How to provide spontaneous activity in a care, nursing or dementia home
Part 1 of a 2 part article
First we need to recognise the difference between entertainment and activity
is generally about ‘something’ that amuses, pleases or distracts us.
Entertainment is a very important aspect of our lives but how much of our day do we spend being entertained? Do we all enjoy the same entertainment – the same TV programmes – the same music? Entertainment is an important part of leading an active life but should not be considered sufficient on its own.
Activity is described as ‘the state of being active’ or ‘using normal mental or bodily power’. It refers to HOW we use our minds and bodies. Meaningful activity is where the actual ‘doing’ provides us with a sense of purpose, achievement or satisfaction. An activity where we feel we have done something worthwhile – something that makes us feel good about ourselves.
It is not possible to provide a ‘one size fits all’ programme of activities that would benefit everyone. All your service users have differing needs weather they are affected by dementia, are in a residential or nursing home their needs will vary.
HOW can you ensure everyone has opportunity to take part in meaningful activity within their daily lives?
The feelings you create in a person during your time with them – whether positive or negative will stay with them after the event and will affect the rest of their day.
Spontaneous activities - Variety is the spice of life
Imagine being faced with a day where all you are certain of is that you will get up, mealtimes will happen, you will be handed medication from time to time and you will go to bed. There may be an organised activity in the afternoon but it may not be something you are interested in, although you will go along anyway as it’s better than nothing.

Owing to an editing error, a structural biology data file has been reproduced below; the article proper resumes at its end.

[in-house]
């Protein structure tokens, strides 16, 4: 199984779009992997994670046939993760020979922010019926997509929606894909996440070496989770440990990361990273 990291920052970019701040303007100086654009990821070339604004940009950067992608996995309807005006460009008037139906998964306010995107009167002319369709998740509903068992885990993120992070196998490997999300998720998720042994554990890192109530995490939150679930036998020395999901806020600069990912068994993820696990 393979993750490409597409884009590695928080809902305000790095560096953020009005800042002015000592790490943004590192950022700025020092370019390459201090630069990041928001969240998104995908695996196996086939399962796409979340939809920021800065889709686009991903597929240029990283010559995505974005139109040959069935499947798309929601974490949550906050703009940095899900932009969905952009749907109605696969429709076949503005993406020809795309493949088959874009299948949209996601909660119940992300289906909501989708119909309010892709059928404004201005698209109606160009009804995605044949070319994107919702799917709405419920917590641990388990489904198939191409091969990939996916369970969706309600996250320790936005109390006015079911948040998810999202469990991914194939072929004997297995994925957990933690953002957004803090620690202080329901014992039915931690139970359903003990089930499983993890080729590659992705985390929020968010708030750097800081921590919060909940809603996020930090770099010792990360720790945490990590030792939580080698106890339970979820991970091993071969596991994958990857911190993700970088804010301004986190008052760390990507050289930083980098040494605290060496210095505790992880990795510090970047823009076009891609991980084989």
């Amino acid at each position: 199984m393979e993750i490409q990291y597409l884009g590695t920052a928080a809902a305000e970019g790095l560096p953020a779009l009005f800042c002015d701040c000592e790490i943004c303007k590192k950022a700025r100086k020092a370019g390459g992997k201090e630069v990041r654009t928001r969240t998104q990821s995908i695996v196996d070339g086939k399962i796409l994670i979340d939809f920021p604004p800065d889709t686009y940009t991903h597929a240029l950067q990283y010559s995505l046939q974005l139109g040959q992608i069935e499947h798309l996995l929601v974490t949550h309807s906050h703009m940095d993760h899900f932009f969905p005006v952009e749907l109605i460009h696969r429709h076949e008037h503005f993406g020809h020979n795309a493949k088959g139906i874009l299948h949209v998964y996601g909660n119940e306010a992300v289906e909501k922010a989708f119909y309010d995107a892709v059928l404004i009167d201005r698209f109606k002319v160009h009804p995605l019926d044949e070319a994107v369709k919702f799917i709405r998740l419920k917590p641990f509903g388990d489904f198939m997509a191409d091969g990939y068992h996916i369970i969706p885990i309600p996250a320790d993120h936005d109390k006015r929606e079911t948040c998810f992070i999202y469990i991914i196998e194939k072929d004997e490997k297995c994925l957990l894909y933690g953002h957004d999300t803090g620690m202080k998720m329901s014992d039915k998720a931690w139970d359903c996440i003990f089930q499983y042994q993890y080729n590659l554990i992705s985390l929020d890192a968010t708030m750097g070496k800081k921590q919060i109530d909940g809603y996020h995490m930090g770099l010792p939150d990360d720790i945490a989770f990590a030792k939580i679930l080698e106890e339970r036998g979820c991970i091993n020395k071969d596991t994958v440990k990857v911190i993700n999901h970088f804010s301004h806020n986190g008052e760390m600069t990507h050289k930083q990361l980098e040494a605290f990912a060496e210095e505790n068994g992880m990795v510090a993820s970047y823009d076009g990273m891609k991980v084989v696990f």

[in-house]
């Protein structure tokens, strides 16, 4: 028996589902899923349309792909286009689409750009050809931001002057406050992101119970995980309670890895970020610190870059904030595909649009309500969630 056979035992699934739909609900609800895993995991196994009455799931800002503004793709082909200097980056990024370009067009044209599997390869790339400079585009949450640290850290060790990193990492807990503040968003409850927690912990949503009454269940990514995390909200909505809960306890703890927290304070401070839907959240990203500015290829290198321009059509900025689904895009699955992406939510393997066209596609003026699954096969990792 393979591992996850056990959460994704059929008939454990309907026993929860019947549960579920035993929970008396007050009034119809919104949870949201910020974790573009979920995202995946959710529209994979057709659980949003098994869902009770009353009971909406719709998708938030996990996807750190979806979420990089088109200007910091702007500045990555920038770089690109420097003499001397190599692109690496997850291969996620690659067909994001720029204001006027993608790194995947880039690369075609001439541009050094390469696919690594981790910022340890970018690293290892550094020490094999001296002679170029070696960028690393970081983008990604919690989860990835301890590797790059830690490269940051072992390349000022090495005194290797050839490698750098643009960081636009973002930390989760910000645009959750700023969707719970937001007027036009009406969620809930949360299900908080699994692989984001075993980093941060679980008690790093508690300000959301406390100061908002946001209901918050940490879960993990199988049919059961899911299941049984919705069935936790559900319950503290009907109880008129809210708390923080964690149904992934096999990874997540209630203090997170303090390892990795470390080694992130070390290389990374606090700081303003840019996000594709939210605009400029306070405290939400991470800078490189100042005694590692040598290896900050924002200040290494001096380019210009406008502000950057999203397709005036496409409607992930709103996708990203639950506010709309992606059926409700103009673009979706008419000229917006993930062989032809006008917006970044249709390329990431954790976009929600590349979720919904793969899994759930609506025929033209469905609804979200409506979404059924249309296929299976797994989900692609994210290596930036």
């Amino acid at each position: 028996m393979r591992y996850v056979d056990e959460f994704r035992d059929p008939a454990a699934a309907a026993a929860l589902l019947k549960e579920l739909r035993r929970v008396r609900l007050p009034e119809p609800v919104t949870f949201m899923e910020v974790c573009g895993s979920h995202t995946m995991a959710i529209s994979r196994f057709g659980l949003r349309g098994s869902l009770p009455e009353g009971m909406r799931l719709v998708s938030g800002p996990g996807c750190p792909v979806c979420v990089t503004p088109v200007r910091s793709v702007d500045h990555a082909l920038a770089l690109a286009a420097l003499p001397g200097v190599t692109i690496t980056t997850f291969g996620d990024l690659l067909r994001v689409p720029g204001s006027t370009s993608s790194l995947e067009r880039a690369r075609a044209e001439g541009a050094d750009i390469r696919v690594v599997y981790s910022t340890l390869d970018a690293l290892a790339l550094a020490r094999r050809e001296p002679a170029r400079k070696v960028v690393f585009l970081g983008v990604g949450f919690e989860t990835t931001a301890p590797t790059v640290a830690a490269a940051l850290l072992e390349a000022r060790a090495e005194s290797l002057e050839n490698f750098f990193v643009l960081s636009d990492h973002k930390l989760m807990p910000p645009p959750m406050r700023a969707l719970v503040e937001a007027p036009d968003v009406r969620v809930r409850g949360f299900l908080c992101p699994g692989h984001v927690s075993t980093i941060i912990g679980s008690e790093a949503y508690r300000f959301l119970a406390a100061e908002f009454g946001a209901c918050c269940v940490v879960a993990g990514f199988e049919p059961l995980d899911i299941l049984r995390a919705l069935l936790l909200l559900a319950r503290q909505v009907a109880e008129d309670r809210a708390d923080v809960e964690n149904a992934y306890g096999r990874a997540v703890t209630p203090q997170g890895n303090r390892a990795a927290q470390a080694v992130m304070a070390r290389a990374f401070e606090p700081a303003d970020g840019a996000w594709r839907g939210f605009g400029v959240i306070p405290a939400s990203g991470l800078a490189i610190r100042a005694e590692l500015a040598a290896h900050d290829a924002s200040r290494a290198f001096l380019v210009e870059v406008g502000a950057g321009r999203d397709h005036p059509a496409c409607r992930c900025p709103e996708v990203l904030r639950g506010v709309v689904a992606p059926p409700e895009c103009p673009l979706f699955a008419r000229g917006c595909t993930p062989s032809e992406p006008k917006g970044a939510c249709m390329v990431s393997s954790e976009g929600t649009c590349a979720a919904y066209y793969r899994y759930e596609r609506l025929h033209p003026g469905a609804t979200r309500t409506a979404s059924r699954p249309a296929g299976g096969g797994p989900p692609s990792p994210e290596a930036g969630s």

When you wake in the morning do you know everything that will happen in your day?
Life is full of unexpected events and happenings. Some good, some not so good.
Introducing spontaneity and variety into daily life is a lot easier than it sounds and loads of fun!
‘Props’ help those of us who do not like being the centre of attention - collecting items from charity, second hand and antique shops can be fun, especially if you take the people you support with you!
a selection of hats, feather boas, colourful scarves
silverware or brasses for cleaning
large picture books with a specific theme e.g. cars, local places, around the world
Knitted tea cosy, sugar tongs
Old work tools
You could even create your own ‘rummage’ boxes where an object can be chosen at random to talk about.
Other ideas include:
Balls of wool –ask for a volunteer to help wind them back into a ball
Telling jokes – ‘Knock knock’ jokes go down well
Two staff dancing and singing across the room
Lengths of cord in different colours for knotting or plaiting. Create your own friendship knots!
Pairing up odd socks
Selection of nuts and bolts that need sorting into bags or boxes
Wooden door knobs that need painting
Folding laundry that has just come out of the tumble dryer (warmth can be soothing) or hanging washing on the line – even if just handing you pegs
Batting balloons around
Reading headlines from the paper or a magazine
Laying the table, washing or drying the dishes
Passing the biscuits around – or a sweetie tin with old fashioned sweets
Cleaning a window – newspaper and an old fashioned ‘scrim’
Tapping out a tune on a table or saucepans
A paddling pool on a warm summer’s day
Visit by an ice cream van
Conversation starter cards – ‘Do you remember your first kiss?’, ‘What was your favourite subject at school?’, ‘Did you ever go to a circus?’.
The purpose of spontaneous activities is to bring a smile to people’s faces, engage in conversation and create......
. A magic moment when a person experiences unexpected feelings of well being
. A magic moment that enhances a person’s self esteem, self worth and quality of life
. A magic moment when a person smiles on the inside as well as the outside
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